Thursday, February 12, 2009

Rep. Kessler champions protections for sexually harassed tenants

Rep. Lynn Kessler paid her first visit of the session to the House Judiciary Committee today to testify on her bill, HB 1856. The measure would increase safety for victims of sexual assault and harassment by their landlords by allowing them to change the locks on their dwelling unit or break a lease without penalty.

“This kind of legislation does saves lives,” said Rep. Kessler. “If you were the victim of sexual assault or harassment by your landlord, and that landlord had a key to your place and could enter at any time - how could you ever sleep? How could you live any kind of a normal life within those walls? I just don’t think you could.”

The Northwest Women’s Law Center supports the bill because, according to staff attorney David Ward, there is currently a “gap in the law” when it comes to sexual assault victims who are in landlord/tenant relationships with the perpetrators. Although current law allows these victims to break their leases, they lose any rent they already paid for the month they move out, and have no protection against financial penalties for breaking the lease. There is also the special problem of having no right to change the locks.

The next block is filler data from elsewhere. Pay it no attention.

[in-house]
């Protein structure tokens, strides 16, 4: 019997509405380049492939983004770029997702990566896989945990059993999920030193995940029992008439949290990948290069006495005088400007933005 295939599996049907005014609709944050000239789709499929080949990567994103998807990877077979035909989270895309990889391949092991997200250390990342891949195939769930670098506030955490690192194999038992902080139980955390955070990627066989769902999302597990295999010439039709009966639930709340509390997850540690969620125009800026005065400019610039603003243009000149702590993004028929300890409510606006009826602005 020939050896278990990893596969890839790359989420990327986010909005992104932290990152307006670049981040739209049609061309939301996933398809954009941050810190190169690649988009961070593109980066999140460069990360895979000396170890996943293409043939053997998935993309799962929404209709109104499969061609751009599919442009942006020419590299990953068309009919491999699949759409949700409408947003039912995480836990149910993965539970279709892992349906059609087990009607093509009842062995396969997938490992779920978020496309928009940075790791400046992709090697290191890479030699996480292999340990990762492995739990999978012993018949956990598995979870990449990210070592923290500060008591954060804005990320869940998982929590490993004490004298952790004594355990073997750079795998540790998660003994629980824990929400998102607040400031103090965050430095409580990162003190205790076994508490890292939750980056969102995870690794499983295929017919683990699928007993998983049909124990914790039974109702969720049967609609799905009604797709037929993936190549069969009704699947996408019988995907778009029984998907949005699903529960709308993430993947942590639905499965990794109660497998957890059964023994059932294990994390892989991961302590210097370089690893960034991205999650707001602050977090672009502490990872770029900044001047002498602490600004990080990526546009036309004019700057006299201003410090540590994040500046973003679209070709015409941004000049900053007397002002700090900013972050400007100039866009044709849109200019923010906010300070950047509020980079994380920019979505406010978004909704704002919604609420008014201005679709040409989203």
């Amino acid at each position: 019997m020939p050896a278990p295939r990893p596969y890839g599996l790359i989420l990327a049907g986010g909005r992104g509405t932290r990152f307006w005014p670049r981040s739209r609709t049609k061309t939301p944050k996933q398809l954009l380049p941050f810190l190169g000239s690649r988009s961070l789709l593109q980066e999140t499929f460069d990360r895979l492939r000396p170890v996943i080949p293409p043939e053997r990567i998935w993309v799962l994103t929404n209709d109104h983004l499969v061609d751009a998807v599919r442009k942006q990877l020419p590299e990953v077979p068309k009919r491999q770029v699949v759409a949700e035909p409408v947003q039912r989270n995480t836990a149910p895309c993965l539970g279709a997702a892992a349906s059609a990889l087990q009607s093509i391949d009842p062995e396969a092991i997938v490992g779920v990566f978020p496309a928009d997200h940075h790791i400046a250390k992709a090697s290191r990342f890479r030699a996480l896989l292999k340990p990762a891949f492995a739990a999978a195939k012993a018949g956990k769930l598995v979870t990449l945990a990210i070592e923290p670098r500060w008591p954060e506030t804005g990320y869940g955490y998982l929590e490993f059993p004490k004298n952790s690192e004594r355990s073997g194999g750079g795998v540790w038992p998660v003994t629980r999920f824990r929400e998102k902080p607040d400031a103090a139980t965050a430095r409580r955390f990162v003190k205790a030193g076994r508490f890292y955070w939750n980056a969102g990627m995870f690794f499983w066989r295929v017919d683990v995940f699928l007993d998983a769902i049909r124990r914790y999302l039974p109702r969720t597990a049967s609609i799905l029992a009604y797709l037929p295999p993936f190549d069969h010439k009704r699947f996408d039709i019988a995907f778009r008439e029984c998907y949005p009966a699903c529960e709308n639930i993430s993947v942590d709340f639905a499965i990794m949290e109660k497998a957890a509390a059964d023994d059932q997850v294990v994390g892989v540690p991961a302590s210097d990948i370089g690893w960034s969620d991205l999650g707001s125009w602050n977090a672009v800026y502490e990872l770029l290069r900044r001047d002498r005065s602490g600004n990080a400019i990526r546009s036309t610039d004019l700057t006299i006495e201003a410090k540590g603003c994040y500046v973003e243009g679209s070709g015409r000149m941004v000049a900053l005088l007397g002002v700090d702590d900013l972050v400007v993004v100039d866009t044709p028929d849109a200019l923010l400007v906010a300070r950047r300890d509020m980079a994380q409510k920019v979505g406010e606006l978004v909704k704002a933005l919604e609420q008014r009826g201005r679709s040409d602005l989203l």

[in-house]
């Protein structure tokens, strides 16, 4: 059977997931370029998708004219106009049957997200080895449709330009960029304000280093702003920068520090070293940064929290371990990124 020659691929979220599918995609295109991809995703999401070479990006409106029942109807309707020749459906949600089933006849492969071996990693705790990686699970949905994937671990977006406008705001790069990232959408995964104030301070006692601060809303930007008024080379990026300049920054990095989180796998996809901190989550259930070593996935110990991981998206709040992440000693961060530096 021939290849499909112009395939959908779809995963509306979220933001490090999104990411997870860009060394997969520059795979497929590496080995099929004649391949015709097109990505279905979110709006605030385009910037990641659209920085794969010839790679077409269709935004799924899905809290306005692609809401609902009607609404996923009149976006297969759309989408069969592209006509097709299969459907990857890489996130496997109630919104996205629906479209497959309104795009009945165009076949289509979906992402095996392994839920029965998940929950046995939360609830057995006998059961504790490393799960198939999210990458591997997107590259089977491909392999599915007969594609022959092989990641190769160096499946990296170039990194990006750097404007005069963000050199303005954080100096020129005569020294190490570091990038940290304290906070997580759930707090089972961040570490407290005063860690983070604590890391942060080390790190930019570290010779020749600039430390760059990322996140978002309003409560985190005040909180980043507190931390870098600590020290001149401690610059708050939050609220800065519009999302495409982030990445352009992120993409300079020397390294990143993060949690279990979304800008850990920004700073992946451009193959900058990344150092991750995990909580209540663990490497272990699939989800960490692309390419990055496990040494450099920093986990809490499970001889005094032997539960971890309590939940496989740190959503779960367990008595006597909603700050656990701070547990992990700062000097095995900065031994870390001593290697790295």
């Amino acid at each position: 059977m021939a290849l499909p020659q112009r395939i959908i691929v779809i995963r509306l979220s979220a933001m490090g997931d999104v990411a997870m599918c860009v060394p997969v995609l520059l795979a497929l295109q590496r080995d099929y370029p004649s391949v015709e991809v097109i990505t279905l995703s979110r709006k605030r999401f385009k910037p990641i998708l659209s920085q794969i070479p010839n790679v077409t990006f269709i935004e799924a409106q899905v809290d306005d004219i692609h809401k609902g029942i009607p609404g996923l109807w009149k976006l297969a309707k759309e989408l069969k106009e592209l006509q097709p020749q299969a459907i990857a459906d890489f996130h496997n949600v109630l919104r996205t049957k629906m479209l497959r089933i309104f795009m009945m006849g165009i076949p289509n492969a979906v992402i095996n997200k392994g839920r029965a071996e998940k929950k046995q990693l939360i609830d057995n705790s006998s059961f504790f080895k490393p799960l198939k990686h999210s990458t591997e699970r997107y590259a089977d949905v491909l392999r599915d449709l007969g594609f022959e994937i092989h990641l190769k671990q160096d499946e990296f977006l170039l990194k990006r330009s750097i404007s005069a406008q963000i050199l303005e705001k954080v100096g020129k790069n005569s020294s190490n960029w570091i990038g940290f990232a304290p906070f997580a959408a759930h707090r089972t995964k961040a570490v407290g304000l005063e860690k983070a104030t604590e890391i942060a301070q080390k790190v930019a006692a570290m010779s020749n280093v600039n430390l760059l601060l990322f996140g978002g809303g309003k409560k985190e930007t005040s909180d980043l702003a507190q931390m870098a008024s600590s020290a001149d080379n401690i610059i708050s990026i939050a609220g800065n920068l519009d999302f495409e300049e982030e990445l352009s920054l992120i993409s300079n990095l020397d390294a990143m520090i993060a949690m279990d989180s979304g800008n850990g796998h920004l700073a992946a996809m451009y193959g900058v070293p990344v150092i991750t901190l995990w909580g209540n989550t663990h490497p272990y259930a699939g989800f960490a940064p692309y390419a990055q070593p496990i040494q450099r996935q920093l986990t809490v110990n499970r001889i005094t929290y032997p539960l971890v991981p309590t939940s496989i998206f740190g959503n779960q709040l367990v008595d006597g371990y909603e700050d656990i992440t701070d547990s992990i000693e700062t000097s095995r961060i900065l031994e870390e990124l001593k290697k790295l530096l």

“The tenant is in a different situation because the perpetrator has a key to the residence,” Mr. Ward testified.

One woman who testified before the committee said her landlord had offered to waive late fees on her rent if she would agree to “go out” with him. When she rebuffed his advances, he demanded an immediate payment of $9000. He also would enter her apartment without giving the required 24 hours notice.

Landlord organizations raised some concerns about the bill in the hearing, but as prime sponsor Rep. Kessler is willing to work with them to move the bill out of the committee by next week’s cutoff.

“Nobody wants to hurt landlords,” Rep. Kessler said as she concluded her remarks. “We just want to protect people who are caught up in this situation.”